AU HIV/Aids summit-Vice-President shares Seychelles’ experience


In his intervention, VP Faure recalled the progress made in Seychelles regarding the three diseases and informed the summit that in the case of malaria, all cases over the reported period were imported cases and were timely diagnosed and treated.

He also highlighted the fact that all mothers and children are reached with PMTCT services which has kept mother to child transmission of HIV under control.
While TB cases continue to be diagnosed, the figures remain small but important nonetheless.

The vice-president, who was accompanied by the Minister for Health, Mitcy Larue, further noted that the Seychelles government has remained highly committed and responsive to improving the national response to HIV and Aids and that this rate of success has been achieved through a strong leadership and the allocation of resources supporting interventions at the various levels.

VP Faure however cautioned that while all the efforts are being made to address the three scourges affecting the continent, the summit should not lose sight of the emergence or re-emergence of a mix of communicable and non-communicable diseases that are becoming more and more important for middle and upper middle-income countries of Africa.

The challenge of tackling other blood-born infections like hepatitis C among injecting drug users (IDUs), and non-communicable diseases (NCDs) linked to lifestyle, remain areas that all AU member states should be mindful of.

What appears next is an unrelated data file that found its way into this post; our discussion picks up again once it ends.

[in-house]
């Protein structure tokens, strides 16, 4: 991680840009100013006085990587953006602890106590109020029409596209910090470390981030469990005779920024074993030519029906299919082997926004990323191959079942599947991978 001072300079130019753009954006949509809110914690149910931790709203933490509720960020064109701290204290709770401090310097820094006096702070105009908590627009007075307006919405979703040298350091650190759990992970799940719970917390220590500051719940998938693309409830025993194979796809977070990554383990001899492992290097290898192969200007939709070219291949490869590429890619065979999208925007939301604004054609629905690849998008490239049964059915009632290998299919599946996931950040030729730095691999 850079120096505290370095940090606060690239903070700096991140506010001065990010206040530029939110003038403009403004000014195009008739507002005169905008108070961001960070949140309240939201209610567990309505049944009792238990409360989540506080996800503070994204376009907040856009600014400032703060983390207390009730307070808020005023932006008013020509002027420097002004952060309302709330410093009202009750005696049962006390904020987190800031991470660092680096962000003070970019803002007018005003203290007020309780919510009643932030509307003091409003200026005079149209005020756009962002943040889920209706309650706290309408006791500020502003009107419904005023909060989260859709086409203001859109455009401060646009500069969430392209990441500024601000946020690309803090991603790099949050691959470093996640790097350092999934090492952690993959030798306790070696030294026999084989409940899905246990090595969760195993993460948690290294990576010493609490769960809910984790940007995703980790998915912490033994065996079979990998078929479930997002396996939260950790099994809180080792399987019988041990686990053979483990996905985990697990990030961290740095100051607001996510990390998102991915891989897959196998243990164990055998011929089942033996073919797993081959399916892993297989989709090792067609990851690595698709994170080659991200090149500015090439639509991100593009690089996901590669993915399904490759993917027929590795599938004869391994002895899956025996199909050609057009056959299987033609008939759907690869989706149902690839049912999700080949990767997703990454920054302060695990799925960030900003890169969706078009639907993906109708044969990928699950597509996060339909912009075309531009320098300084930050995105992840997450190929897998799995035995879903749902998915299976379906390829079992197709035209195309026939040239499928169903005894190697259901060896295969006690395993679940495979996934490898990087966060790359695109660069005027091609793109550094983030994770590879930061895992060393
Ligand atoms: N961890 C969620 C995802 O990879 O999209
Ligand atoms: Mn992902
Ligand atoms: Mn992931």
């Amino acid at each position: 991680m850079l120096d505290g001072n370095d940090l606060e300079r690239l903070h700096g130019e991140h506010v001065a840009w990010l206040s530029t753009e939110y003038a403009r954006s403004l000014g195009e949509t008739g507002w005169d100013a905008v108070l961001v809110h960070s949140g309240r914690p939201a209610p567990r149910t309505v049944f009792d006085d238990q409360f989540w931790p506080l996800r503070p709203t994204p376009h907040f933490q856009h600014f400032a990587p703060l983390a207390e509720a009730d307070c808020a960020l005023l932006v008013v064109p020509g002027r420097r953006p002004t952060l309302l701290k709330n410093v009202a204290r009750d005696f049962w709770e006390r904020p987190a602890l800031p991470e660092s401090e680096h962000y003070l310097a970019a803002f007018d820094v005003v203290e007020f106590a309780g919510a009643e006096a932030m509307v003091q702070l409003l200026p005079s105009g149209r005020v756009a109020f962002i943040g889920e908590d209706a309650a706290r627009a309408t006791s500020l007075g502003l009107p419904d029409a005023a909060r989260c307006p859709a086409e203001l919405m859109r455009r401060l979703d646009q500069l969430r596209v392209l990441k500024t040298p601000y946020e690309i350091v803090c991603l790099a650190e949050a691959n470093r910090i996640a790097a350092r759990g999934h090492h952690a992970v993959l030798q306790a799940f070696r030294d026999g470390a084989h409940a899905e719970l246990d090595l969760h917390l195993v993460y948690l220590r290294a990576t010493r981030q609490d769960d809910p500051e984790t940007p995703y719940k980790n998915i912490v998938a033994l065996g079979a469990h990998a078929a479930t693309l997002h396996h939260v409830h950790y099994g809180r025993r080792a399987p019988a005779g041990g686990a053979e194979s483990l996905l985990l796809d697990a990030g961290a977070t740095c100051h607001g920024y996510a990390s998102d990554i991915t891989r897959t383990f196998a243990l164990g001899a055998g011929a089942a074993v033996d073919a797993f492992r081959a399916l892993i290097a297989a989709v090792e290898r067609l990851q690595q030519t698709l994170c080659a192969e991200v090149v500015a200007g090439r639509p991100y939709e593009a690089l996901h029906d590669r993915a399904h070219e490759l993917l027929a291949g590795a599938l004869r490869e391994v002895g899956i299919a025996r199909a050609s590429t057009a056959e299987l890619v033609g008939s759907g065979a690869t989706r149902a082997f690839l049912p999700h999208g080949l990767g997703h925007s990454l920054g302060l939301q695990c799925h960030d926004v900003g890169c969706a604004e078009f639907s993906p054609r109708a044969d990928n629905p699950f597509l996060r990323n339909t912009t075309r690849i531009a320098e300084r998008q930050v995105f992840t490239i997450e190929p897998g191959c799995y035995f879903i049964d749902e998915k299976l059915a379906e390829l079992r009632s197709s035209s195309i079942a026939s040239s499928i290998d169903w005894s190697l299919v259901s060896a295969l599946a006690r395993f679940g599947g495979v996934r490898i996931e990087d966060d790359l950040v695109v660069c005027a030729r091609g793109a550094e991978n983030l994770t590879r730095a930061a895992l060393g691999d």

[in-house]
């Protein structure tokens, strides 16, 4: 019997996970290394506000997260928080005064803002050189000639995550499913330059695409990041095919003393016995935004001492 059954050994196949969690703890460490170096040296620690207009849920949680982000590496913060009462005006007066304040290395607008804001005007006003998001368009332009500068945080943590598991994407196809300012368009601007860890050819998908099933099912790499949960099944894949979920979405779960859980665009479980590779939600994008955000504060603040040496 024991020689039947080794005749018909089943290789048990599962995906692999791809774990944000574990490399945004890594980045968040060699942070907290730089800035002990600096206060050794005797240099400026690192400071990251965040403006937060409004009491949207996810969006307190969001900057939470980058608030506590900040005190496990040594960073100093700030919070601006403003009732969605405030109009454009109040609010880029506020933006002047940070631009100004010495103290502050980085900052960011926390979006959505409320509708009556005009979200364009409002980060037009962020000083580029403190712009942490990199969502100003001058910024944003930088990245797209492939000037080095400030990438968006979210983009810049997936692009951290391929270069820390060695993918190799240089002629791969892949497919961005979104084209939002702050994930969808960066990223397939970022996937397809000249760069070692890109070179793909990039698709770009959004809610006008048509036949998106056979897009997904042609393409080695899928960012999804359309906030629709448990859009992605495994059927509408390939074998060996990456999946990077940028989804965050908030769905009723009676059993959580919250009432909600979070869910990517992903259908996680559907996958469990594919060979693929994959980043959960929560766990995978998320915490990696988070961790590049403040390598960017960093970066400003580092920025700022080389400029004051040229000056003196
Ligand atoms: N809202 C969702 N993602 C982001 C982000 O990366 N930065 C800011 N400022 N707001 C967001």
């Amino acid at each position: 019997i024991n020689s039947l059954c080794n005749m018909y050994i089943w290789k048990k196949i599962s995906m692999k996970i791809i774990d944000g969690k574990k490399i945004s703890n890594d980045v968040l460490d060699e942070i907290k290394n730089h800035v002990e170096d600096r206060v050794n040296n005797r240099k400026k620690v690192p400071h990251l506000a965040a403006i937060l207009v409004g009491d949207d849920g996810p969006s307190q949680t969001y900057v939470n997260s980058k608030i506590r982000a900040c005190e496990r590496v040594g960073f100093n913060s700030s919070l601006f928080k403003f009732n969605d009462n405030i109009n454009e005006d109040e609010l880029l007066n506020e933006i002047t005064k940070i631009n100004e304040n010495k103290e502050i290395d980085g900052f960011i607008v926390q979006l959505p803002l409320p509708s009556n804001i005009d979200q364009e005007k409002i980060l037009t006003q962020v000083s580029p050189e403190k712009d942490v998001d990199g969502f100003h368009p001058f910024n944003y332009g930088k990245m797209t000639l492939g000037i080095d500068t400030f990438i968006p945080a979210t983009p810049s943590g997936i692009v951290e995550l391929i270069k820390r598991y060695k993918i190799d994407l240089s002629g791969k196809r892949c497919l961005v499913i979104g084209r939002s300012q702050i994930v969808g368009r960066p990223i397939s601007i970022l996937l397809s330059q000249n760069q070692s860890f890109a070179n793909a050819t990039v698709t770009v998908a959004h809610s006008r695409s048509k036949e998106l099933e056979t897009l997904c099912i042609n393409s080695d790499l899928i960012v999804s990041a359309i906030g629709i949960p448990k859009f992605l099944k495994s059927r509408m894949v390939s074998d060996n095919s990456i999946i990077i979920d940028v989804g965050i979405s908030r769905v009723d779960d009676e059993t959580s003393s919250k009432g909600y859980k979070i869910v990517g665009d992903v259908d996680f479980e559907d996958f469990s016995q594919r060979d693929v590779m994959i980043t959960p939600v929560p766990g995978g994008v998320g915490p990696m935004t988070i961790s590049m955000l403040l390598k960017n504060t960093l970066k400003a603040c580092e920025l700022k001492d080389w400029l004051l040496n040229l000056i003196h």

In this respect the vice-president called for a reflection on those emerging new trends, noting that we need to be looking beyond the Millennium Development Goals (MDG) target of 2015.
The vice-president made special note of the specificity of SIDS (small island developing states) and the impact that these new challenges can bring to such vulnerable states.

“This can be a serious threat to national and socio economic development where the human capital base is relatively small,” remarked the vice-president.

The declaration at the end of the summit was one that affirmed the need to uphold and reinvigorate the commitments to achieve the health related MDGs.

The African leaders further agreed to step up the mobilisation of domestic resources to strengthen the health system while ensuring that appropriate strategies are in place to provide for sustainable financing for health, including South South co-operation.

The establishment of an African Centre for Disease Control (African CDC) was one of the recommendations of the declaration which was given unanimous endorsement. It was felt that such a centre would go a long way to reduce Africa's over-dependence on services outside the continent and improve the timeliness of interventions.
VP Faure welcomed the commitments made and joined the call for the replenishment of the Global fund.

Also part of the Seychelles delegation were Dr Jude Gedeon, the Public Health Commissioner, and Joseph Nourrice, Seychelles’ ambassador to Ethiopia and permanent representative to the African Union and the Uneca (United Nations Economic Commission for Africa).

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